3. It is indeed extremely disappointing that the FAA has allowed this 100LL prohibition to occur as it discriminates against those whose aircraft requires 100LL.

    A couple of important points: The MOU between FAA/Santa Clara County pauses the Part 13 informal investigation, but does not affect the process of the Part 16 formal investigation. The County now has to formally respond to the FAA in the Part 16 complaint. https://www.regulations.gov/docket/FAA-2022-1385/document

  4. Why is the FAA just now initiating studies regarding avgas Pb issues. Has this not been on the table for about two decades? It would seem logical that if such actions are to be taken such as banning Pb in avgas, there should be a sound scientific basis including exposure dose response issues, not whether there might be a minuscule amount in the environment from who knows what origin. And please no hysterical knee jerk comments about how bad Pb is since it is totally dose response related and the potential dose from avgas exhaust does not even register.

    • I would say that looking in to possible health-related risks of using leaded avgas ignores the bigger issue: lead is actually quite bad for our engines, other than the octane boost it provides to the few engines that actually require the higher octane.

      • While I fear the ‘health hazards’ of the trivial amount of lead our humble little airplanes contribute not at all I agree our motors ARE indeed better off without it. This fact ameliorates part of the increased cost of the UL fuels.

        • My little plane is FINE without 100 octane and without lead. Just stop putting in the lead in the current AvGas and I’m fine.

          As for everyone who bought planes that actually NEED 100 octane, well, you’ll need to work out your own complex and expensive alternative to what everyone knew was coming.

  5. The GAMI STC Site is stc.G100UL.com. You need engine and airframe model and serial numbers to get the pricing from the automated STC sales site. It costs nothing to look so you can think it over with actual information for your situation.

  6. The GAMI STC will undoubtedly be reasonably priced, otherwise there will be a large contingent on the low end of the market who will simply ignore it. Vendors want to sell the product, not act as STC-checkers.

  7. UL 94 is the real answer to the unleaded, aviation fuel problem. All new manufactured aircraft should be made to use this fuel.

    • That’s all well and good for new aircraft (and the folks that can afford one), but what about the rest of us with a not-new aircraft and their engines? Even for those engines that don’t require 100-octane, they’re certified to use only 100-octane, absent an STC or blanket ruling by the FAA.

  8. In response to Craig and others, GAMI is not the only company to develop a universal unleaded avgas. They have just “introduced” their product sooner by using an abbreviated testing and STC process. Swift Fuels has been developing their unleaded 100 octane “drop in” fuel for years, and has committed to availability in 2023. In addition, they have refining capability and distribution capability, which GAMI is still working on. And they have claimed their fuel formula is less expensive to produce than GAMI’s.. That might help explain why refiners and the government are waiting for Swift to complete their thorough testing protocols and promised ASTM approvals before rushing to produce GAMI’s fuel. The FAA’s decision to stand down on pressuring Santa Clara County and Reid Hillview Airport to resume offering 100LL until at least August is a clue that they expect unleaded fuel from one or both developers to be on at least some airports this summer. And it should be noted that Swift has had the production, rail transport and distribution infrastructure for delivering UL94 to northern California airports in place for more than 2 years…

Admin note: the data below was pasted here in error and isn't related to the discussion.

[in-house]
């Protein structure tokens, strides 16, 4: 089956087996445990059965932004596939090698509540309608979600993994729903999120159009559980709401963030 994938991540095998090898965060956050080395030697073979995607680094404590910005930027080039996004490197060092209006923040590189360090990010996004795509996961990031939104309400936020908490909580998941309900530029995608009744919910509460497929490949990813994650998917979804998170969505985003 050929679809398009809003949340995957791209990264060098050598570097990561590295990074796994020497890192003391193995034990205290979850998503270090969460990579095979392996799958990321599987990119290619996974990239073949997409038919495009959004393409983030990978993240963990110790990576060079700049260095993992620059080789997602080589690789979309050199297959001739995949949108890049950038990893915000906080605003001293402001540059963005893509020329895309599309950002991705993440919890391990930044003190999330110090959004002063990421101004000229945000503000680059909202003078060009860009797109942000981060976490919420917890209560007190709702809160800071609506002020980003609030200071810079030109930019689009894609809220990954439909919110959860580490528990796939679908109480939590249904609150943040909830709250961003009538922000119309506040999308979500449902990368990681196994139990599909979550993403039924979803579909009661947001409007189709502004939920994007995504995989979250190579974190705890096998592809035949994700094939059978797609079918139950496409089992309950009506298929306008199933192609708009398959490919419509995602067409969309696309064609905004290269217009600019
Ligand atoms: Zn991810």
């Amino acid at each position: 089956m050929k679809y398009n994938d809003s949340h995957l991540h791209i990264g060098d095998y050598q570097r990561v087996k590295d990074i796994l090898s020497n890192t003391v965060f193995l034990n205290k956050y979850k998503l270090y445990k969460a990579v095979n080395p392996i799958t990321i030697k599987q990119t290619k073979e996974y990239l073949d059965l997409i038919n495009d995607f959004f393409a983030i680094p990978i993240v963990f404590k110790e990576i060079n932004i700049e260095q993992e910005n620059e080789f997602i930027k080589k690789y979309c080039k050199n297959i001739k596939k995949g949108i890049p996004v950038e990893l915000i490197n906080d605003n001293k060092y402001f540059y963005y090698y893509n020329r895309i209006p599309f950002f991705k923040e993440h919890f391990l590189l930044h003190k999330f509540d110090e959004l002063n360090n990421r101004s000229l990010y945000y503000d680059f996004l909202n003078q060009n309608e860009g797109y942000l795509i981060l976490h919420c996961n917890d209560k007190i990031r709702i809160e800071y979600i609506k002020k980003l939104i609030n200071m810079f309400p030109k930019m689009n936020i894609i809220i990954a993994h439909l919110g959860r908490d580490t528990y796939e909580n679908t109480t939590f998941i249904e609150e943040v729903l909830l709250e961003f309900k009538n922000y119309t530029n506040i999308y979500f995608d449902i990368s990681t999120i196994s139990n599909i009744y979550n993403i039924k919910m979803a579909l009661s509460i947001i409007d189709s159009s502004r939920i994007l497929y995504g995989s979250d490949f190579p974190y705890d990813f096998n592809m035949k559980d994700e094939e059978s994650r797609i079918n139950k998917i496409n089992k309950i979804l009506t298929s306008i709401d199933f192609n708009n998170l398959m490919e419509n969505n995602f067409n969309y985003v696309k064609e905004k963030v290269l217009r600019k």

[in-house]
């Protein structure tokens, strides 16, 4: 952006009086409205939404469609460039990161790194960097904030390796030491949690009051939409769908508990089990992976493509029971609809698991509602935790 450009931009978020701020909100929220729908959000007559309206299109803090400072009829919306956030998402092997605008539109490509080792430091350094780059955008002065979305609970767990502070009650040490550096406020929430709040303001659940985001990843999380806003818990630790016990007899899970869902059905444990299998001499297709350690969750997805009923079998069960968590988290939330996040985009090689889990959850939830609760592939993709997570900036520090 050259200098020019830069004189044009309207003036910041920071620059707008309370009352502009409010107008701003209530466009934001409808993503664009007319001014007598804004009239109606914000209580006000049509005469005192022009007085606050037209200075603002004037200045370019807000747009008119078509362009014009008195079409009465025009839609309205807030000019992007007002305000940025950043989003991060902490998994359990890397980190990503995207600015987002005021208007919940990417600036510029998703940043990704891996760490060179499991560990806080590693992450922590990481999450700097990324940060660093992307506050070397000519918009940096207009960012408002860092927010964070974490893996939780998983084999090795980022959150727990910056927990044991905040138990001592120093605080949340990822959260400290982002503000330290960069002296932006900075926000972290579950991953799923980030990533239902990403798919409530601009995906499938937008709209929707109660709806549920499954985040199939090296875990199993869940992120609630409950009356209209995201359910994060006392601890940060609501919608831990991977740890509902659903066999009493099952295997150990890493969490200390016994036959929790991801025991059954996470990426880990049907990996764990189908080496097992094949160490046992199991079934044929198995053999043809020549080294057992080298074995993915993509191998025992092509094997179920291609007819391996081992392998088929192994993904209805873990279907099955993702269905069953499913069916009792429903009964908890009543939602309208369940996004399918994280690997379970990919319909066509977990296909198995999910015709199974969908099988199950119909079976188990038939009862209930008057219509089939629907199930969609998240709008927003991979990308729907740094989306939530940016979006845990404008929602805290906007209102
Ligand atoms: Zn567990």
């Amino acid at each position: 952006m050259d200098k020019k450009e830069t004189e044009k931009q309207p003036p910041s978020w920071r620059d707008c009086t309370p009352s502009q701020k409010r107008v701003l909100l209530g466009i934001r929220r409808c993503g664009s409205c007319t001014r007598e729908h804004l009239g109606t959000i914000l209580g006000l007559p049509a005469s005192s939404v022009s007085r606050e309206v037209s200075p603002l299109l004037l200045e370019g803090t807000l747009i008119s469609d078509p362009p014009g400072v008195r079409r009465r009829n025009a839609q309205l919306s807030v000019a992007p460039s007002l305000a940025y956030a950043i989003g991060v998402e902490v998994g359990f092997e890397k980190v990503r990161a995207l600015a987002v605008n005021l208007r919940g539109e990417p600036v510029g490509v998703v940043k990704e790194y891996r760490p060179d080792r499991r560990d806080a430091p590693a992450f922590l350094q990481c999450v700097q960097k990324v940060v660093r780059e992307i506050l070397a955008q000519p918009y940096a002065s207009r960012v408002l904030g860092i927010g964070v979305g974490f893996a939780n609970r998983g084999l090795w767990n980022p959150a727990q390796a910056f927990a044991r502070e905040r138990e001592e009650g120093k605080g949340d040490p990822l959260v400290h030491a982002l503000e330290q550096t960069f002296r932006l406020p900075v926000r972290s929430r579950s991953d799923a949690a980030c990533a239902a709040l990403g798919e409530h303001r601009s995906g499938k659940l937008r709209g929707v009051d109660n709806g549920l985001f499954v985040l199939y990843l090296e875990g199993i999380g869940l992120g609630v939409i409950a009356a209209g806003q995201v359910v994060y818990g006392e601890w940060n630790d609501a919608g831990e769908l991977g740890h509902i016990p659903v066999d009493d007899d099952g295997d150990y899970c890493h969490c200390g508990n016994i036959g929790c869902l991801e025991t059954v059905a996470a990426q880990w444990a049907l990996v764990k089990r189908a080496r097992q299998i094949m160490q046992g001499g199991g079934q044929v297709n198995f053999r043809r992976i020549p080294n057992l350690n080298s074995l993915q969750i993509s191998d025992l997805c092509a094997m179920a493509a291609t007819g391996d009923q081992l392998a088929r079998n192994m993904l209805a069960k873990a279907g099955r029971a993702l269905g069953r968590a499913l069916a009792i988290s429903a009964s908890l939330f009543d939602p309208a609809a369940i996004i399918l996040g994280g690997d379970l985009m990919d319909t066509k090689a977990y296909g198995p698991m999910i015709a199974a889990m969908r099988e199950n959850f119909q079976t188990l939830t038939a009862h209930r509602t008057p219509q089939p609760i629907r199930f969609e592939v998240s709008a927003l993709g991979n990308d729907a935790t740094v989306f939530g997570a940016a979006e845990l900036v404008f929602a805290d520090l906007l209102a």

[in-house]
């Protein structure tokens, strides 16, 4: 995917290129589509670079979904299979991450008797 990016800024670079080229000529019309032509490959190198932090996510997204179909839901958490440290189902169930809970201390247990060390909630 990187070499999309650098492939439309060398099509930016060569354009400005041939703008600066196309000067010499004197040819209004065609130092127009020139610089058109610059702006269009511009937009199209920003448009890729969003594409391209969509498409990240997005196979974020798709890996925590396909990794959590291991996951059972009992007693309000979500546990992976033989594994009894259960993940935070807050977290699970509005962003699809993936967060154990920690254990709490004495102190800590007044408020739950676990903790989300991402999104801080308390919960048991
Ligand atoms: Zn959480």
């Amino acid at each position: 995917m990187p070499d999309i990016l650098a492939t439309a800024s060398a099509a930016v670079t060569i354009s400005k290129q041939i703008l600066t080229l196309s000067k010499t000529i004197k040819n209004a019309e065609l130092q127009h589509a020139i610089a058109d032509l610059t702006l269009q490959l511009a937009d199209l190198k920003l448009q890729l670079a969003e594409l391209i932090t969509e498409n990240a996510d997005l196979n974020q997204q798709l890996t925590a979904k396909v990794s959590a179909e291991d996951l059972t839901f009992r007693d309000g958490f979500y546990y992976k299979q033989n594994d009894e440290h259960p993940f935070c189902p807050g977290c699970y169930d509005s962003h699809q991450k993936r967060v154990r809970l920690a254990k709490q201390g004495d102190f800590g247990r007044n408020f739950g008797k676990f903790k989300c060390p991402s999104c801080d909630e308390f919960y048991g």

• Is it true that Swift’s new fuel won’t work on the high compression engines? I heard it’s only around 97 octane and all the Cirrus, late Bonanzas, and 210s won’t be able to use it. If so, who cares?

  9. Eric F.

    Agree with UL 94 FWIW. I’ve been using UL94 for years. I have to travel 40 miles to get it. Great stuff in my 160hp Lylclone.
    OTOH, I can burn 100 LL and do as it’s the only avgas available on my field. The cheap FBO won’t install a second tank and pump for UL 94. Not that it would do any good. There’s a shortage of UL 94 due, I suspect, due to tank cars and trucks hauling it to KRHV.
    Nothing but fouled plugs in my 150hp Lycoming when using 100LL. I had to switch to mogas for that engine. Had to haul it in 5 Gal containers. Cross country trips were almost impossible.
    My C-85 doesn’t care what I burn. 6.3:1 compression ratio will do that for you. Lead does build up on the valve stems though.

  10. Art W. writes: “GAMI says it meets ASTM D910 (100LL) for detonation and D909 for full take off power (equiv to 115/145 Avgas), yet in Q30 asking about ASTM certification GAMI states, “No. GAMI elected to use the existing and approved STC
    pathway to obtain approval for our general aviation aircraft and engines to use G100UL avgas.”
    The FAA can be good at dragging issues out. Failure to give them something to lean on, like compliance data in the form of ASTM consensus standards, ensures it will drag forever. GAMI argued the ASTM standard was flawed and that their findings were more acccurate. Maybe so, maybe not. But the FAA is anything but dumb, and just because an applicant says it’s so, doesn’t mean it is.